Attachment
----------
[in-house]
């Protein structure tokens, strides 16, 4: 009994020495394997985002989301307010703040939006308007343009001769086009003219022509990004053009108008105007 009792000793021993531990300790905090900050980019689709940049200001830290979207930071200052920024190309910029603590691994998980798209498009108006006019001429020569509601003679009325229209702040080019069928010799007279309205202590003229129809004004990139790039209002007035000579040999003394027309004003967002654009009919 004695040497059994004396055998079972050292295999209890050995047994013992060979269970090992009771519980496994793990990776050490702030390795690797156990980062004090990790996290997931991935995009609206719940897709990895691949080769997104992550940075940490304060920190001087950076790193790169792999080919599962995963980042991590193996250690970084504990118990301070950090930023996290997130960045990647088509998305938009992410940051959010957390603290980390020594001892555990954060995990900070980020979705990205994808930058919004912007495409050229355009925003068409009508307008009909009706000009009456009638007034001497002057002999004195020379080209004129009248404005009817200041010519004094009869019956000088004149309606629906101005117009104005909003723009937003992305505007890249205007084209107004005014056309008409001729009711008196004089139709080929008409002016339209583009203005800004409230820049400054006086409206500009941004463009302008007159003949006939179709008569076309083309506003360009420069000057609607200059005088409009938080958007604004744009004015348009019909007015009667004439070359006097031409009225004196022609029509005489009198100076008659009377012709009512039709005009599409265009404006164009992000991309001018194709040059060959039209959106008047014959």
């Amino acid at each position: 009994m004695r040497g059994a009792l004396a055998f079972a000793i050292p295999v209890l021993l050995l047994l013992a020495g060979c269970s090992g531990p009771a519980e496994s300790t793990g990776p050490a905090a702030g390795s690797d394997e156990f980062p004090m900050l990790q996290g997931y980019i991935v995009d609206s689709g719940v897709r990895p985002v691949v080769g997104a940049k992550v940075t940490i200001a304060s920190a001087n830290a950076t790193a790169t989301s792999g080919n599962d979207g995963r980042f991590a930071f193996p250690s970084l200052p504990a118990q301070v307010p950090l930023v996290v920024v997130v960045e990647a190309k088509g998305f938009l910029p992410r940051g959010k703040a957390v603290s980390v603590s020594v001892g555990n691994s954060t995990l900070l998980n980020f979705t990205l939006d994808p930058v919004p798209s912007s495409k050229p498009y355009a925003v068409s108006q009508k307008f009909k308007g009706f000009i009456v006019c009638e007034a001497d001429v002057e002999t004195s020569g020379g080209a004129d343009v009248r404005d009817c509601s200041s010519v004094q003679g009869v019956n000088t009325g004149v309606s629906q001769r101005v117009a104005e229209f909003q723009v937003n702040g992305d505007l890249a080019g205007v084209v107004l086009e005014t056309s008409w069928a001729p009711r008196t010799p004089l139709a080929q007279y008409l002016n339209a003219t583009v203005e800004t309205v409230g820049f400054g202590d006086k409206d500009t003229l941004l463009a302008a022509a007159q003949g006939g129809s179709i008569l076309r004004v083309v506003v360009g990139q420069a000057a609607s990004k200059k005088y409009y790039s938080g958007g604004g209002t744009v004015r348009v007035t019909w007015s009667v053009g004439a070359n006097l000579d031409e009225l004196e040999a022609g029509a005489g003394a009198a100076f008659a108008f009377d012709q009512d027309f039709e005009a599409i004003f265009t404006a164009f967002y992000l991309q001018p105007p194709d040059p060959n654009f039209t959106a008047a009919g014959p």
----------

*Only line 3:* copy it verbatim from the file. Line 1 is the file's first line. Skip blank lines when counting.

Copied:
């Amino acid at each position: 009994m004695r040497g059994a009792l004396a055998f079972a000793i050292p295999v209890l021993l050995l047994l013992a020495g060979c269970s090992g531990p009771a519980e496994s300790t793990g990776p050490a905090a702030g390795s690797d394997e156990f980062p004090m900050l990790q996290g997931y980019i991935v995009d609206s689709g719940v897709r990895p985002v691949v080769g997104a940049k992550v940075t940490i200001a304060s920190a001087n830290a950076t790193a790169t989301s792999g080919n599962d979207g995963r980042f991590a930071f193996p250690s970084l200052p504990a118990q301070v307010p950090l930023v996290v920024v997130v960045e990647a190309k088509g998305f938009l910029p992410r940051g959010k703040a957390v603290s980390v603590s020594v001892g555990n691994s954060t995990l900070l998980n980020f979705t990205l939006d994808p930058v919004p798209s912007s495409k050229p498009y355009a925003v068409s108006q009508k307008f009909k308007g009706f000009i009456v006019c009638e007034a001497d001429v002057e002999t004195s020569g020379g080209a004129d343009v009248r404005d009817c509601s200041s010519v004094q003679g009869v019956n000088t009325g004149v309606s629906q001769r101005v117009a104005e229209f909003q723009v937003n702040g992305d505007l890249a080019g205007v084209v107004l086009e005014t056309s008409w069928a001729p009711r008196t010799p004089l139709a080929q007279y008409l002016n339209a003219t583009v203005e800004t309205v409230g820049f400054g202590d006086k409206d500009t003229l941004l463009a302008a022509a007159q003949g006939g129809s179709i008569l076309r004004v083309v506003v360009g990139q420069a000057a609607s990004k200059k005088y409009y790039s938080g958007g604004g209002t744009v004015r348009v007035t019909w007015s009667v053009g004439a070359n006097l000579d031409e009225l004196e040999a022609g029509a005489g003394a009198a100076f008659a108008f009377d012709q009512d027309f039709e005009a599409i004003f265009t404006a164009f967002y992000l991309q001018p105007p194709d040059p060959n654009f039209t959106a008047a009919g014959p």